A student at South Wayne Elementary School works on his handwriting skills during class. Local agencies are hard at work to make him and his classmates not only maintain, but gain learning during the upcoming summer months.

“No more pencils, no more books,” is the goal for a lot of kids on summer break. For teachers, it’s a worrisome adage as they see many of their students return to school in the fall having lost some of the academic progress made during the previous school year.

Summer learning loss, or the “summer slide,” occurs when some students leave for the summer, but don’t have the same structure or educational opportunities available to them at home.

“They’re not in their normal routine of engaging in that reading and writing they’re doing every day, that critical thinking they engage in every day,” Jennifer Mable, director of curriculum assessment and instruction for Fort Wayne Community Schools, said. “They spend a lot more time playing outside or playing video games. That keeps brain cells going, but if you’re not in conversation with another friend or parent to keep questioning and thinking through things, they can fall behind.”

This loss of mastery during the summer months is not entirely based on a student’s abilities, but actually has a lot to do with circumstances out of their control, such as economic status or race.

“Summer learning loss affects student with a lower socioeconomic status to a greater degree than students with a higher socioeconomic status,” Isabel Nunez, director of Purdue Fort Wayne’s School of Education, said. “In less advantaged communities, children may not be in organized school-type programs (or) doing educational summer camps. Interestingly, in wealthier communities, students have summer learning gain, and this is because they might be … doing activities or camps that are educational or traveling.”

Nonetheless, the students are the ones who pay the price when class in back in session and they find themselves struggling to recall and develop further skills in math or reading. This slide backward, if left unchecked, can even prevent a student from graduating high school later on, which has its own economic repercussions.

“Because it is cumulative with every summer that summer learning loss occurs, and students need to come back and work to catch up, that’s eventually turning into months and months of school that could be spent jumping into new material,” Nunez said. “It’s a consistent and aggregating loss and it’s a big contributing factor to the achievement gap that would manifest in graduation rates and overall academic success.”

Learning loss is very much a concern in northeast Indiana, where both inner-city environments like Fort Wayne, and rural areas like Wabash and LaGrange counties see higher rates of poverty, making it tough to connect children with summer education.

“We live in a community that does not have tons of options for summer enrichment,” Stacey Fry, director of youth development for the Wabash County YMCA, said. “About 20% of children in Wabash County live in what is considered poverty level-income homes and some of the programs offered in the community have a cost associated with them.”

Nonprofits, schools and libraries have stepped up and into those disadvantaged communities equipped with books and summer camps that come at no cost to the students who need it most. The majority of public libraries have summer reading programs encouraging families to read throughout the summer, often in pursuit of points or prizes, and ultimately a love of learning.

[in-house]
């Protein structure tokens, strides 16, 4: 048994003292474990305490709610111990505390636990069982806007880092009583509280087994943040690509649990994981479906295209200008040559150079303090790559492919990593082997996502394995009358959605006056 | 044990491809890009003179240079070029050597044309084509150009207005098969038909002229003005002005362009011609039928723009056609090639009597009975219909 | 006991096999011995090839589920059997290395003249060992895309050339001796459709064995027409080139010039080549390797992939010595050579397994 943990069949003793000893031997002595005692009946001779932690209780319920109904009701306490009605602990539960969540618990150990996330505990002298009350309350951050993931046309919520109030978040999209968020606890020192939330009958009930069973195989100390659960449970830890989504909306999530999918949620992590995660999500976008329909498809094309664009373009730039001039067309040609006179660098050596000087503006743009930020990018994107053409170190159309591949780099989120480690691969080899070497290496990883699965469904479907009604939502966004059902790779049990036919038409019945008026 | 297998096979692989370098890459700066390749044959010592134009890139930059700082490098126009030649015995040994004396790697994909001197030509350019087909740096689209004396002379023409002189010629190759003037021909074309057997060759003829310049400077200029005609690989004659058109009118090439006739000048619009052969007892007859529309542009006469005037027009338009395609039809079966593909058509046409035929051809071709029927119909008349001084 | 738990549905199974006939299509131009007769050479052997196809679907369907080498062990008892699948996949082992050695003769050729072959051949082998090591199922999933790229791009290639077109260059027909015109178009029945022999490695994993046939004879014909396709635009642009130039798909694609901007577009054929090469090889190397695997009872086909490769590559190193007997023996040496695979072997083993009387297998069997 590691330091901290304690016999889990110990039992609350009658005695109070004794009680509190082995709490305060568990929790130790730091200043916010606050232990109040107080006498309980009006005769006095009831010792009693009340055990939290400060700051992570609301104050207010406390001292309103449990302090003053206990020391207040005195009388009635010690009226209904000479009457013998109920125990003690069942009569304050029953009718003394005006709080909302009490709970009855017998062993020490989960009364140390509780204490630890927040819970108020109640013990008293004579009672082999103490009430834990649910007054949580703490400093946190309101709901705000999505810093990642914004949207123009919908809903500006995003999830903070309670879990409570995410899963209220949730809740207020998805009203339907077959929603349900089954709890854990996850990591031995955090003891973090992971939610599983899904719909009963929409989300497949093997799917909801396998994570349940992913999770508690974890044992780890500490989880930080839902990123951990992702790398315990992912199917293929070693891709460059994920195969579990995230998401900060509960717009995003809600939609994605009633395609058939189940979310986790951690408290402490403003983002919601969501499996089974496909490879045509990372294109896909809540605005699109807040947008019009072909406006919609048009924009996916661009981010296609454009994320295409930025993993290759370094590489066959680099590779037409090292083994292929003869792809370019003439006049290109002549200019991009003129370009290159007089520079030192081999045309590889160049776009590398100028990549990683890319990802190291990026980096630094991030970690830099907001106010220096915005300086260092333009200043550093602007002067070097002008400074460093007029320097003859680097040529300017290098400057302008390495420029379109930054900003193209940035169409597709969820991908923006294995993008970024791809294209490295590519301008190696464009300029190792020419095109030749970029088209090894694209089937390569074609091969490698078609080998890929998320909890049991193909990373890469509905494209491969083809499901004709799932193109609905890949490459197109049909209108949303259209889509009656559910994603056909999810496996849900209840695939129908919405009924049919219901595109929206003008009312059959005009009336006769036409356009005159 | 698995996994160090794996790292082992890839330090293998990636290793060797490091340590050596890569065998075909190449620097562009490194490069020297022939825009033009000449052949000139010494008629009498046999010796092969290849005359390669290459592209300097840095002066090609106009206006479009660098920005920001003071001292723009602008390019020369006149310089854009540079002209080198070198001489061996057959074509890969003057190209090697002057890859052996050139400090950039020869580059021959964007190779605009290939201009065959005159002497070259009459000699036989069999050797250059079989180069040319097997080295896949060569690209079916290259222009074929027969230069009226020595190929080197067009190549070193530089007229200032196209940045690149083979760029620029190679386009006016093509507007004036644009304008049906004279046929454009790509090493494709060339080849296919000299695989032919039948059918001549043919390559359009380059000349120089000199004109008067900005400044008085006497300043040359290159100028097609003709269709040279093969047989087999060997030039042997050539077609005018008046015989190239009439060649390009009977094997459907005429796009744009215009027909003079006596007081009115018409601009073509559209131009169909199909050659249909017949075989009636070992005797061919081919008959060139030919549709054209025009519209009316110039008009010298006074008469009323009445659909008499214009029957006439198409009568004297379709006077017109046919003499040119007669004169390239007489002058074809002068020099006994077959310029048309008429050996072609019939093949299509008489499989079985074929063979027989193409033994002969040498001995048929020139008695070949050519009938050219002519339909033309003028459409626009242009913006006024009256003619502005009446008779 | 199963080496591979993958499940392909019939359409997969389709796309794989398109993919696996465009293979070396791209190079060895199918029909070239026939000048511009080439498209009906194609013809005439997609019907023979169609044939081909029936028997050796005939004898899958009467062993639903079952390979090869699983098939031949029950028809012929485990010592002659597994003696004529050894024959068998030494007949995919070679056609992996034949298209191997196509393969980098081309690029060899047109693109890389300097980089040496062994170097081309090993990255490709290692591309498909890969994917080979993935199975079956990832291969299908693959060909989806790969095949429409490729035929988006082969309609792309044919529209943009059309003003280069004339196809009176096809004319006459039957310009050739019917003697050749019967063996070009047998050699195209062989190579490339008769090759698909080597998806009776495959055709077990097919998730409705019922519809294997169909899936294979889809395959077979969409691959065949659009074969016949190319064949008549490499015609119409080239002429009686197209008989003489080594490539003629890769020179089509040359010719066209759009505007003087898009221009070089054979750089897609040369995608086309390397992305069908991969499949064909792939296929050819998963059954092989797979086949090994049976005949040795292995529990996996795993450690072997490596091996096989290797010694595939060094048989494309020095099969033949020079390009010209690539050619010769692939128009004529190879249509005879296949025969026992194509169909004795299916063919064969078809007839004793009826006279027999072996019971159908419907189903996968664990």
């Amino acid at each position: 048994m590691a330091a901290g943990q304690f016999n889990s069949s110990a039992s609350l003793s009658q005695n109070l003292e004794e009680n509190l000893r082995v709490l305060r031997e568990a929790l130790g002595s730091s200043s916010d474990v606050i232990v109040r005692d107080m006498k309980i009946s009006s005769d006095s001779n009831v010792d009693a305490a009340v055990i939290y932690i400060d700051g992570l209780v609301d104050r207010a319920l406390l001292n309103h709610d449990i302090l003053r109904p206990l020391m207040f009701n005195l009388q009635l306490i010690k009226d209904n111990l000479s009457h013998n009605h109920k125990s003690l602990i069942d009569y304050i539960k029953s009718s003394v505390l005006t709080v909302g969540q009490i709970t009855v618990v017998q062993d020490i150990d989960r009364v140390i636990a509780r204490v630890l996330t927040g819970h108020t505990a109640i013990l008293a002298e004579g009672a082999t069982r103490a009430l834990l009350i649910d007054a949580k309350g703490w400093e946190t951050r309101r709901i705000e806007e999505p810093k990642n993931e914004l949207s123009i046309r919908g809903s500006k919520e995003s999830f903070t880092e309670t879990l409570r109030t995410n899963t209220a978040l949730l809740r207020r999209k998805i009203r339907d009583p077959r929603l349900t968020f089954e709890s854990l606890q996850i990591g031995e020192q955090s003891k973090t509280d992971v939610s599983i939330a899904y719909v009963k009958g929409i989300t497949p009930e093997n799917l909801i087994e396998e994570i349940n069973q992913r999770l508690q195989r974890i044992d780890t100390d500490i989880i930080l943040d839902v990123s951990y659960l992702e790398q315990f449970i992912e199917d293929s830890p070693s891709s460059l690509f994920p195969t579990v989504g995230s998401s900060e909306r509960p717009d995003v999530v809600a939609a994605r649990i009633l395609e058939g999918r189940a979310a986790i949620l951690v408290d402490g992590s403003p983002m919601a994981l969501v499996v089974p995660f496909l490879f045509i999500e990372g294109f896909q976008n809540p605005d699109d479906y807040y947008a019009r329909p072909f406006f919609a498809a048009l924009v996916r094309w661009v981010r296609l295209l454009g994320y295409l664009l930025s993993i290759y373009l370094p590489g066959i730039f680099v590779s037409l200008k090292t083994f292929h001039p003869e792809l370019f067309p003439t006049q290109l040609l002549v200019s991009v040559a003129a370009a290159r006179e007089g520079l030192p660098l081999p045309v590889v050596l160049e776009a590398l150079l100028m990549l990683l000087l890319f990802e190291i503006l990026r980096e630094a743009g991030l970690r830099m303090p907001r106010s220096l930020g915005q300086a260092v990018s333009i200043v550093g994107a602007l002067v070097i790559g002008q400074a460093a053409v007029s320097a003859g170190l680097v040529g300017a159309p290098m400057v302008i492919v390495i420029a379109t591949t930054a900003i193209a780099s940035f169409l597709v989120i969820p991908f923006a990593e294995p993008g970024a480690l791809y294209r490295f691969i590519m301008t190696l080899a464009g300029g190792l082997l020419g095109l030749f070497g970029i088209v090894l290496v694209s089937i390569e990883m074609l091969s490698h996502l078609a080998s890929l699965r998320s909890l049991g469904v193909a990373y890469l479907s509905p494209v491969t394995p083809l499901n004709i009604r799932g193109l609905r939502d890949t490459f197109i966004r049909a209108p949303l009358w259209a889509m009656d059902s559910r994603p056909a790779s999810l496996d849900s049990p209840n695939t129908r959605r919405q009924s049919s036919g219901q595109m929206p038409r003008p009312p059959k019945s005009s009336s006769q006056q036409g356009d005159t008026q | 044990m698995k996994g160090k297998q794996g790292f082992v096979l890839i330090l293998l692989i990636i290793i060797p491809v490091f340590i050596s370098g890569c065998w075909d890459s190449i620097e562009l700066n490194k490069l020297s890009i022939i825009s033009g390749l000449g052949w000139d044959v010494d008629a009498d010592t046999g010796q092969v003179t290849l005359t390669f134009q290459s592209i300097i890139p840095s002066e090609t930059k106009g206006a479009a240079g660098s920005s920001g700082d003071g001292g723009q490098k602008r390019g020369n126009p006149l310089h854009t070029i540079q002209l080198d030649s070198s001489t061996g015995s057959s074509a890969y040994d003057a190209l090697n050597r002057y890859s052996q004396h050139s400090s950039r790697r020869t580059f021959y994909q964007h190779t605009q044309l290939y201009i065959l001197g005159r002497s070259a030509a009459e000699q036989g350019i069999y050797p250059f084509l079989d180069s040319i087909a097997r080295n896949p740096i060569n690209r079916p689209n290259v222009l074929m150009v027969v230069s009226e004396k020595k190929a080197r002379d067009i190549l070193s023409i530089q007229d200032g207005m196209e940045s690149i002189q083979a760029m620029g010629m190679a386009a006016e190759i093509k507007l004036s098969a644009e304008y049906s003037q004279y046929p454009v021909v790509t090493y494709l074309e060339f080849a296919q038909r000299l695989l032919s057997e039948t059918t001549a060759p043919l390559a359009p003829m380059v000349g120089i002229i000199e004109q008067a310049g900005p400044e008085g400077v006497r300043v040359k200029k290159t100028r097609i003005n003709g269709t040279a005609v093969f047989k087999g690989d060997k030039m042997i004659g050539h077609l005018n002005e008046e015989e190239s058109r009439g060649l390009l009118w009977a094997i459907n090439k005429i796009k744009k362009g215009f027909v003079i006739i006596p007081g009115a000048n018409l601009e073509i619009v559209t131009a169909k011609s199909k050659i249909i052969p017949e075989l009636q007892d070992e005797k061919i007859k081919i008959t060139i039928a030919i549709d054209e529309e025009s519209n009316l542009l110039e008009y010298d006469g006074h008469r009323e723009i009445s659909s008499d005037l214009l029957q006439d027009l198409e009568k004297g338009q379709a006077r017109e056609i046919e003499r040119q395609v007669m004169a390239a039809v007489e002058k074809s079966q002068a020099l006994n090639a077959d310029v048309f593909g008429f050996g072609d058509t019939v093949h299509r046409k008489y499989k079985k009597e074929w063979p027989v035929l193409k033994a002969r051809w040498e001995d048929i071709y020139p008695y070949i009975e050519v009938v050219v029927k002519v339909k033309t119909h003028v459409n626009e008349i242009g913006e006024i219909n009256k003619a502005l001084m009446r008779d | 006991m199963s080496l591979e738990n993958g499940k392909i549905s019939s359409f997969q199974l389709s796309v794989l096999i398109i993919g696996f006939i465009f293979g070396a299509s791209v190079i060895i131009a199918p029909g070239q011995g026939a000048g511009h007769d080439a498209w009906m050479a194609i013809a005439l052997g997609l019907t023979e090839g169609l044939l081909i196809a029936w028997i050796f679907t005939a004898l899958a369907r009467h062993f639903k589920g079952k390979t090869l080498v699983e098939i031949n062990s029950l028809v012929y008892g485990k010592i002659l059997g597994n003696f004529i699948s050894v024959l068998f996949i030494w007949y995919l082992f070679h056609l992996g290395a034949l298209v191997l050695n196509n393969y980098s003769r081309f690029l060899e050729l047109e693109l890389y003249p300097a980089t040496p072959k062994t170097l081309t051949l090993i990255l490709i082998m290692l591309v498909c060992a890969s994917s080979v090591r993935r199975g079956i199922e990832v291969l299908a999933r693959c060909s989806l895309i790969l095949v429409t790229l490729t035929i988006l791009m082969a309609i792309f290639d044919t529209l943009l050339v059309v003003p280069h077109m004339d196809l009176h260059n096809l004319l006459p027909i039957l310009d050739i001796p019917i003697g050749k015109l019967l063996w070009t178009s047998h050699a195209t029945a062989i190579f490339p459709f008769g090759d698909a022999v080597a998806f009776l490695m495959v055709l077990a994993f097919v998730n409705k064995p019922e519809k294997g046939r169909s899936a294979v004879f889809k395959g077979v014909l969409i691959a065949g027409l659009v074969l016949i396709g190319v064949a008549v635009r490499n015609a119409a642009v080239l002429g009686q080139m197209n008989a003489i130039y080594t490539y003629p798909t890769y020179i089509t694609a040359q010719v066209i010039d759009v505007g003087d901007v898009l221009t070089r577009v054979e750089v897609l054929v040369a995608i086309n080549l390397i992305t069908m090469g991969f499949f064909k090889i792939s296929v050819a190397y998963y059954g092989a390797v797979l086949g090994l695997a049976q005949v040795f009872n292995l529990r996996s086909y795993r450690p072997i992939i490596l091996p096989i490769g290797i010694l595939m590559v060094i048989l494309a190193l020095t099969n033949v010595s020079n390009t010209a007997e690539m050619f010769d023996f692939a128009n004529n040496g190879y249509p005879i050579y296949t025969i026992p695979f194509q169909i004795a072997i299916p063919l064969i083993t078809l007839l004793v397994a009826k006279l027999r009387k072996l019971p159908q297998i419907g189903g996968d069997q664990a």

Many YMCA branches, including Wabash County, host SPARK camps for elementary students that feature extra math and English practice, paired with active and enriching experiences to make sure kids don’t miss out on summer fun.

Summer learning loss shouldn’t be an issue reserved solely for schools and education-based nonprofits. Businesses should also take a vested interest in how their future workforce is learning and retaining knowledge, Fry said.

“Businesses can look for local opportunities to support agencies working with children in the summer,” Fry said. “If businesses are able to host students for field trips about a specific industry, invite local youth-serving organizations. If businesses are able to financially support these agencies, find an agency that fits the passion of the business.”

Fry also added that child care is severely lacking in northeast Indiana, especially in rural areas, so businesses could help pay it forward by being flexible with employee schedules to help parents provide educational and enriching opportunities for their kids.

Success in doing so, Nunez explained, can set off a chain reaction that will give businesses and the entire community a solid return of investment. A more educated and supported community, especially minority communities that are often disproportionately impacted by learning loss, means a more diverse pool of talent and quality of life for employers and their employees.

“The more Burmese-speaking and Spanish-speaking students, the more African American students that go to school and do well, the more that choose to spend their 20s and raise a family in Fort Wayne,” Nunez said.

With the median age of many counties in northeast Indiana creeping upward and birth rates ticking downward, appealing to younger professionals will be the key to invigorating local economic growth.

“In order for the goals and visions of 2020 to be realized,” Nunez said. “It’s not just the white middle-class population we need to be listening to … Programs that address summer learning loss can lift up diverse communities and enrich the cultural diversity of the city as a whole. Then, the more culturally rich city we have, the more Fort Wayne then becomes a magnet for young professionals.”

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